75 kg fuel / kN force per hour means that it takes 75 kg of fuel to produce 1 kN thrust per hour.

That means to produce 50 kN dry thrust for 1 hour, the RD-33 / RD-93 will use 75*50 = 3750 kg of fuel.

Here, I have not even accounted for 1 minute of Afterburner use where the fuel consumed will be 180 kg fuel/kN force per hour. i.e. double the amount of fuel consumed.

Actually, within <40 minutes, the JF-17's entire internal fuel will be consumed, producing 50 kN. In reality it'll be done even earlier, since afterburner is used to take-off and climb to altitude.

Simple calculations, but no Pakistani member wants to even try it because it'll burst this ridiculous myth.

get off your high horse. most pakiatanis do not know that kinda details.
Thanks for sharing.
 

Huffal

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Do you know what combat radius mission profile needs to include? A typical CAP or interception sortie will include the following segments:

1) Taxi from shelter to runway
2) Take-off with Afterburner on
3) Climb to altitude
4) Fly to CAP station or point where combat expected
5) Keep fuel reserves for combat lasting at least 5 minutes. Keep fuel reserves assuming that Afterburner will be used in case a turning dogfight ensues
6) Egress from CAP station or point where combat ensued. Typically egress is done at lower altitudes to allow terrain masking if possible or use ground clutter to weaken radar returns. If you're escaping a BVRAAM fired at you and egressing, expect to use Afterburner to out-run the BVRAAM
7) Reach base
8) Land with adequate fuel reserves to allow at least 2 missed approaches or go-arounds in case air base is busy or runway is unavailable

These things have to be kept in mind for a general CAP or interception mission. BARCAP could have it even longer since you'll be defending a strike package that is returning.

With all these things, do you honestly believe that a JF-17 carrying ~2350 kgs of fuel internally with a RD-33 engine with Specific Fuel Consumption of 75 kg fuel/kN-force-per-hour, will be able to fly 1300 kms + spend 5 mins on CAP station + 1300 km back ?? This is basic arithmetic!! Or do you guys not even know how to do such basic calculations??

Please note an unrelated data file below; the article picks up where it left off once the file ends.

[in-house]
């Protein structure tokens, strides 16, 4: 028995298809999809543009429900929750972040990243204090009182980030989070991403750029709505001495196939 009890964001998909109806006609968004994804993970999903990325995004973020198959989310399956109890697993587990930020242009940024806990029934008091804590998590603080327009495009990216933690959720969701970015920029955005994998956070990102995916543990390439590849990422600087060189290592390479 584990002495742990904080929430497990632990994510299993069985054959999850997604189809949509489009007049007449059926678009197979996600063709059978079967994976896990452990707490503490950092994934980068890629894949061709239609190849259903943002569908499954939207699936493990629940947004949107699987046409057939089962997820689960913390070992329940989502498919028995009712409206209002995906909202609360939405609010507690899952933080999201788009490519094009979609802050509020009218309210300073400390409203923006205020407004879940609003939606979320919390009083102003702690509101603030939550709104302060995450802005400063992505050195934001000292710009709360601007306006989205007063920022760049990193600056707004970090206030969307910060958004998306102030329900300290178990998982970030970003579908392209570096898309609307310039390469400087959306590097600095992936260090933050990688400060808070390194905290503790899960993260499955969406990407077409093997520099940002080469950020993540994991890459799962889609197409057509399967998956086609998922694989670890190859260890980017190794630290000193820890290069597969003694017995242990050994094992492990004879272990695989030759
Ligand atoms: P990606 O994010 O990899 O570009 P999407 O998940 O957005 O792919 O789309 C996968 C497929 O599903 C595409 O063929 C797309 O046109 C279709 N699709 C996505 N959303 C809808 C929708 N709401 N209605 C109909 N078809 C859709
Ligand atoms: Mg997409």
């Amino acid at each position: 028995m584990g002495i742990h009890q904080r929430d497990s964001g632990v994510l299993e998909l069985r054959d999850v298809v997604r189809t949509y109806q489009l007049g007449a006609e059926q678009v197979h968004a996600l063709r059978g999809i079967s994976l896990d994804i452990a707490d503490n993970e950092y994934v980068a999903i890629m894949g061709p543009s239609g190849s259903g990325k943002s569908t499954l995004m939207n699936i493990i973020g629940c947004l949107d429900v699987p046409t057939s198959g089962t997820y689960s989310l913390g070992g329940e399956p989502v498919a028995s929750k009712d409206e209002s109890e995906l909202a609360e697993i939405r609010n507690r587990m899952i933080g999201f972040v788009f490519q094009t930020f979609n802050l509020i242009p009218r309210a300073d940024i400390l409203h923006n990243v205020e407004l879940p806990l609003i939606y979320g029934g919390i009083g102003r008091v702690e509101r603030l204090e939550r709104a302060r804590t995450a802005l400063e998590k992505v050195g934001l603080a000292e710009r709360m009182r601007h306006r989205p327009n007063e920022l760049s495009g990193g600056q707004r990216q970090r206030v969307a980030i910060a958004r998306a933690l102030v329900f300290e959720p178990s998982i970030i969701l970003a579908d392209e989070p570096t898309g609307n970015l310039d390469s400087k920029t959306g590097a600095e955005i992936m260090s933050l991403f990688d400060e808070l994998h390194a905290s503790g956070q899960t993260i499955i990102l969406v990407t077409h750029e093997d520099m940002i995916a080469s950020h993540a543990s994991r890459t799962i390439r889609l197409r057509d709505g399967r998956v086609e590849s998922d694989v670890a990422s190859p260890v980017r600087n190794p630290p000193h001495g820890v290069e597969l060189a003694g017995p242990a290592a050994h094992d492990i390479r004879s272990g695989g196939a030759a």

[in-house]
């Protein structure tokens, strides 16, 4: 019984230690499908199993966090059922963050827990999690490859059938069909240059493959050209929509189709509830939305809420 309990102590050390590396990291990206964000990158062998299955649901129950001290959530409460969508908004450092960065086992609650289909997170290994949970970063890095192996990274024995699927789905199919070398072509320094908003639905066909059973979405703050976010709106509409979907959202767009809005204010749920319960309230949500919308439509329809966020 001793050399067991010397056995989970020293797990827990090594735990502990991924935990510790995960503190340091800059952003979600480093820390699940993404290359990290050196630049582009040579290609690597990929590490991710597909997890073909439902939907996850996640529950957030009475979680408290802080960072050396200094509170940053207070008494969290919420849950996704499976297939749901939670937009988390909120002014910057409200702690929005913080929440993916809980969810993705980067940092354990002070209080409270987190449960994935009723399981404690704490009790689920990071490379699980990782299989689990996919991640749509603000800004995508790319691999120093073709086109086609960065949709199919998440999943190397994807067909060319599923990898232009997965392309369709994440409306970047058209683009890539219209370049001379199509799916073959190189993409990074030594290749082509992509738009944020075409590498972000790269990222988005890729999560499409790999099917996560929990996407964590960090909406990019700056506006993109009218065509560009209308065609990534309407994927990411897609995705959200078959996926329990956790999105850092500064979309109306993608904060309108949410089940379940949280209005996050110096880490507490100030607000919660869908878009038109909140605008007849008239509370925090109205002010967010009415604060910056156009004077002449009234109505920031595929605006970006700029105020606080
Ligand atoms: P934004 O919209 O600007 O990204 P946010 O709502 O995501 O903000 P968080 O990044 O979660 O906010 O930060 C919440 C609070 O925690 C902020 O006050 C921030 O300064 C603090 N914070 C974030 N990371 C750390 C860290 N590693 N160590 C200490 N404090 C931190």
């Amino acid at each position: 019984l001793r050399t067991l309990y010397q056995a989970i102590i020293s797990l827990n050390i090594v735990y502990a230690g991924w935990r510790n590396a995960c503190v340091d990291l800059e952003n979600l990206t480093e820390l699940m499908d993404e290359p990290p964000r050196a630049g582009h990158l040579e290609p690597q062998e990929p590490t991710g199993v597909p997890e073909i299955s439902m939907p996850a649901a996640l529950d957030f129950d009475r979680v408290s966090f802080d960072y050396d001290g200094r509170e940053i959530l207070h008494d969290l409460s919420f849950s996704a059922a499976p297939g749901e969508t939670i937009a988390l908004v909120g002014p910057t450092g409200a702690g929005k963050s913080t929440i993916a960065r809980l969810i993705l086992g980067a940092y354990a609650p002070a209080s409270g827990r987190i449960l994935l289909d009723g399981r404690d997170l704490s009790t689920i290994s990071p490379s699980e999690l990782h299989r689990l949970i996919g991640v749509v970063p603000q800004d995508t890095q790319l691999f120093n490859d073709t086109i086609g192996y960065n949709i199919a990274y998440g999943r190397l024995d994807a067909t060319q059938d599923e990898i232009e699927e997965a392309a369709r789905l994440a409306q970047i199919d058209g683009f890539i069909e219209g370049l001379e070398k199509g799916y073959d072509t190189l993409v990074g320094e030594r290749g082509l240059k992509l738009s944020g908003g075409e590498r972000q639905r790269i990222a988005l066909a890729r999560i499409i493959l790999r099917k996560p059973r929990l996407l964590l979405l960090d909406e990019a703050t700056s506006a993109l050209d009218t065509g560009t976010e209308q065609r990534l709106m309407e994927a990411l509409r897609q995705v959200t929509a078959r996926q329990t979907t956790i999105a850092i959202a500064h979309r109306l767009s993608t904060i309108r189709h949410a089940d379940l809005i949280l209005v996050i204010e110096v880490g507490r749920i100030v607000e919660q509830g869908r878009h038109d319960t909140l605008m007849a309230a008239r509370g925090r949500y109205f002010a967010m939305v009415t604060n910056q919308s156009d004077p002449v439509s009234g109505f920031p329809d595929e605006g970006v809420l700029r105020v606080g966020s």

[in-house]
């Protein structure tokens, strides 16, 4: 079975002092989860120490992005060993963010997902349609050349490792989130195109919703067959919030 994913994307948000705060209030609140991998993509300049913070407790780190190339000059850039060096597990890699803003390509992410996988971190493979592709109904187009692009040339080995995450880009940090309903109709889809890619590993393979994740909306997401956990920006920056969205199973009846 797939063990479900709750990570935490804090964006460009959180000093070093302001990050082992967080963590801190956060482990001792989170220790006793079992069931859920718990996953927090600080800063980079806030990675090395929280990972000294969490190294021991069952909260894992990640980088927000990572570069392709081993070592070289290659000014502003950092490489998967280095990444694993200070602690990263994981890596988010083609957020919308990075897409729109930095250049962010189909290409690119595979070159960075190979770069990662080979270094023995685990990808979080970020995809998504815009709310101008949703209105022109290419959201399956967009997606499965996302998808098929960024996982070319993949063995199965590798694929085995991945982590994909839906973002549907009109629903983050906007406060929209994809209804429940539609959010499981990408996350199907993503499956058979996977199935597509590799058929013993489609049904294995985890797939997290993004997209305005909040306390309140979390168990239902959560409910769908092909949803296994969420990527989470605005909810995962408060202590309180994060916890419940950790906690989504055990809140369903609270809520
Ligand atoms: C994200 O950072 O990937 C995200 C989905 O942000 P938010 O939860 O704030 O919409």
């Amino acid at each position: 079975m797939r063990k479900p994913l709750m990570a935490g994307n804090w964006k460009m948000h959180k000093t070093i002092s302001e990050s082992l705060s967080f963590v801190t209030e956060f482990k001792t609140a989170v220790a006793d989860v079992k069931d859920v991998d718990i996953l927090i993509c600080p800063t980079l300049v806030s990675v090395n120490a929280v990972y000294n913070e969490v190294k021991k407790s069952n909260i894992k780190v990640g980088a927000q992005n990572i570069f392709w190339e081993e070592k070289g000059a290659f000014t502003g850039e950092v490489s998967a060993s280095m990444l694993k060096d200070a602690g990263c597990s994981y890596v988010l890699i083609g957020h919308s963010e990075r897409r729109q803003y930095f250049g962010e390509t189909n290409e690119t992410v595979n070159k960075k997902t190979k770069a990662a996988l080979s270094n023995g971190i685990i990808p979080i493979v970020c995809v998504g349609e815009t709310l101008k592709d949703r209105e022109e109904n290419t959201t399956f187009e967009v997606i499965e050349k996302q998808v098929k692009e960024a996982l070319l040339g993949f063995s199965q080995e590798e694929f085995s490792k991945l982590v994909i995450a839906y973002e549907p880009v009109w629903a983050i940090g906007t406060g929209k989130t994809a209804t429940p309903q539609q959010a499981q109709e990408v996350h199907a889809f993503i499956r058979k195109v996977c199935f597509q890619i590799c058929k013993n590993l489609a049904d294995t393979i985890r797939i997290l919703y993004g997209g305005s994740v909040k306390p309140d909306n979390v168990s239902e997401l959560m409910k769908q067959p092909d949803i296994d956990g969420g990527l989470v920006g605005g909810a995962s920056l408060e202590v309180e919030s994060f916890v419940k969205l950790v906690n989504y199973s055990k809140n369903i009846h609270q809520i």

75 kg fuel / kN force per hour means that it takes 75 kg of fuel to produce 1 kN thrust per hour.

That means to produce 50 kN dry thrust for 1 hour, the RD-33 / RD-93 will use 75*50 = 3750 kg of fuel.

Here, I have not even accounted for 1 minute of Afterburner use where the fuel consumed will be 180 kg fuel/kN force per hour. i.e. double the amount of fuel consumed.

Actually, within
Simple calculations, but no Pakistani member wants to even try it because it'll burst this ridiculous myth.
Either you just ignorant or blind, to not see 1300km range is achieved via drop tanks and air to air refueling. It's been said many times.
 

khanasifm

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I find it hard to believe J-10 a2a same configuration is ~1800 km. Where did you get it from?
Online posts on this or other forum

So I had forgotten about this so

J10 is 2950 ferry range almost same as Jf17

J10 carry 4500 kg internal fuel vs ~2300+ kg for jf perhaps the difference is With heavier load
 

MirageBlue

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get off your high horse. most pakiatanis do not know that kinda details.
Thanks for sharing.
What high horse? This moronic 1300 km combat radius figure has been floating around for ages without ANYONE on PDF bothering to even do some basic arithmetic calculations to see if it's even possible with the physics we know. And then someone even suggests whether it's possible without drop tanks and on internal fuel alone!